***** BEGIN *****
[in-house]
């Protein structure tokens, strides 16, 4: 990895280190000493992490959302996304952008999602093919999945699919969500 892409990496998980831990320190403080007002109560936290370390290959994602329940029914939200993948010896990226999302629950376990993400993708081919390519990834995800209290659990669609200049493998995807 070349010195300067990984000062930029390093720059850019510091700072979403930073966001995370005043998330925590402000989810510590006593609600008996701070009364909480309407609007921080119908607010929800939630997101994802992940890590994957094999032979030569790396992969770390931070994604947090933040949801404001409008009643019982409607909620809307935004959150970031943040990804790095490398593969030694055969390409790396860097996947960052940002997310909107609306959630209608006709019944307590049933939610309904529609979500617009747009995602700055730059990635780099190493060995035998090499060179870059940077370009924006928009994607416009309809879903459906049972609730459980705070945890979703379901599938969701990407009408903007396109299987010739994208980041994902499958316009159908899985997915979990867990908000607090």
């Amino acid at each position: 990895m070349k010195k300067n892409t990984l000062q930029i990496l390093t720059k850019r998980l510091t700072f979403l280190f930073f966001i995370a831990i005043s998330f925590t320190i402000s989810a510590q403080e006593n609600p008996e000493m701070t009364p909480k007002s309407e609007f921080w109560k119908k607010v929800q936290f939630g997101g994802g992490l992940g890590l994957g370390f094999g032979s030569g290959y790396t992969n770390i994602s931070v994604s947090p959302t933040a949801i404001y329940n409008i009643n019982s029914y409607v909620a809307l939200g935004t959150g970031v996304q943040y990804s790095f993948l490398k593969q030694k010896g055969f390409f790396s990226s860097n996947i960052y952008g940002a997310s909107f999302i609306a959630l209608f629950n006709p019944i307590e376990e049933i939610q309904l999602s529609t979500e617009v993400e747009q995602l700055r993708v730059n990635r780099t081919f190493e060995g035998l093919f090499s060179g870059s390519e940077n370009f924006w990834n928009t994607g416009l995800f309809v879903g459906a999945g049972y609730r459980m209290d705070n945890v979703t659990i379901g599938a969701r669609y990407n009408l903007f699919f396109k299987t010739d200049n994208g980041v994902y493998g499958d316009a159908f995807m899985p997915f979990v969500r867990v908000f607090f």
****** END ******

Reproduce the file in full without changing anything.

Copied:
[in-house]
């Protein structure tokens, strides 16, 4: 990895280190000493992490959302996304952008999602093919999945699919969500 892409990496998980831990320190403080007002109560936290370390290959994602329940029914939200993948010896990226999302629950376990993400993708081919390519990834995800209290659990669609200049493998995807 070349010195300067990984000062930029390093720059850019510091700072979403930073966001995370005043998330925590402000989810510590006593609600008996701070009364909480309407609007921080119908607010929800939630997101994802992940890590994957094999032979030569790396992969770390931070994604947090933040949801404001409008009643019982409607909620809307935004959150970031943040990804790095490398593969030694055969390409790396860097996947960052940002997310909107609306959630209608006709019944307590049933939610309904529609979500617009747009995602700055730059990635780099190493060995035998090499060179870059940077370009924006928009994607416009309809879903459906049972609730459980705070945890979703379901599938969701990407009408903007396109299987010739994208980041994902499958316009159908899985997915979990867990908000607090």
């Amino acid at each position: 990895m070349k010195k300067n892409t990984l000062q930029i990496l390093t720059k850019r998980l510091t700072f979403l280190f930073f966001i995370a831990i005043s998330f925590t320190i402000s989810a510590q403080e006593n609600p008996e000493m701070t009364p909480k007002s309407e609007f921080w109560k119908k607010v929800q936290f939630g997101g994802g992490l992940g890590l994957g370390f094999g032979s030569g290959y790396t992969n770390i994602s931070v994604s947090p959302t933040a949801i404001y329940n409008i009643n019982s029914y409607v909620a809307l939200g935004t959150g970031v996304q943040y990804s790095f993948l490398k593969q030694k010896g055969f390409f790396s990226s860097n996947i960052y952008g940002a997310s909107f999302i609306a959630l209608f629950n006709p019944i307590e376990e049933i939610q309904l999602s529609t979500e617009v993400e747009q995602l700055r993708v730059n990635r780099t081919f190493e060995g035998l093919f090499s060179g870059s390519e940077n370009f924006w990834n928009t994607g416009l995800f309809v879903g459906a999945g049972y609730r459980m209290d705070n945890v979703t659990i379901g599938a969701r669609y990407n009408l903007f699919f396109k299987t010739d200049n994208g980041v994902y493998g499958d316009a159908f995807m899985p997915f979990v969500r867990v908000f607090f």